It’s so amusing to see games that have the early DNA of RPGs (and being the fifth iteration) it manages to capture the early RPG concepts in such a cool way. FFV has it all. Gods who created the universe, crystals that keep it safe, an evil guy who wants to destroy everything and escapes his prison, and now - THE HERO OF TIME - ehhh the four heroes of light have to mop up and fix the mess. An extremely classic archetype to tell this classic story.

Playing this game made me realize that for a long time I’ve felt somewhat disappointed by modern RPGs. They never managed to “scratch the itch” of the completionist’s bite. I don’t know why, but I’ve always loved completing secondary objectives or finding the game’s collectibles. There’s something inside me that feels peace seeing everything complete and tidy, so it was a pleasant surprise to see that FFV has a bestiary of 300 (depending on the version) creatures! Each with its custom artworks even. I love experiencing such great labors of love like this.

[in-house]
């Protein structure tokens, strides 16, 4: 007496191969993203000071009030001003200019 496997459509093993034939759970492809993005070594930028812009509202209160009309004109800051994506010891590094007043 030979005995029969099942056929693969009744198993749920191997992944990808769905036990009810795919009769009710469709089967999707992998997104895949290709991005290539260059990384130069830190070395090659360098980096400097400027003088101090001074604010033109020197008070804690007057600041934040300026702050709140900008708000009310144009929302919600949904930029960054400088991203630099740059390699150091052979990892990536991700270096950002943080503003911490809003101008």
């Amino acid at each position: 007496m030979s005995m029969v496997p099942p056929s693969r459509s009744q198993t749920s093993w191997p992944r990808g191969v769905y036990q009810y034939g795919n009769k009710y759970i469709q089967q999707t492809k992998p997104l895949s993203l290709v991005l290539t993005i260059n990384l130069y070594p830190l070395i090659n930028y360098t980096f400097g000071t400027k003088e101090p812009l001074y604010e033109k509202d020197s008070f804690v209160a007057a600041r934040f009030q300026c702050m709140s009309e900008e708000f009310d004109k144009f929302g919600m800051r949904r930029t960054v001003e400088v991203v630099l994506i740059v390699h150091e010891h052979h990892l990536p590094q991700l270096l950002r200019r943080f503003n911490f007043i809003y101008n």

I don’t have many negative things to say about the game, really. Much of the criticism I can think of might not be so valid because at the time, the “old school” RPG formula was not, in fact, old school. For 1992, I feel that the storytelling, the twists and turns, the parallel and fantastic worlds were quite fresh and exciting themes, and I feel that 32 years later (today lol) they still are a bit.

In short, a game with a lot of content, many creatures, and an great joy to play.

4.5 Exdeaths, Postdeaths, and Neoexpostdeaths

out of 5 💀💀💀💀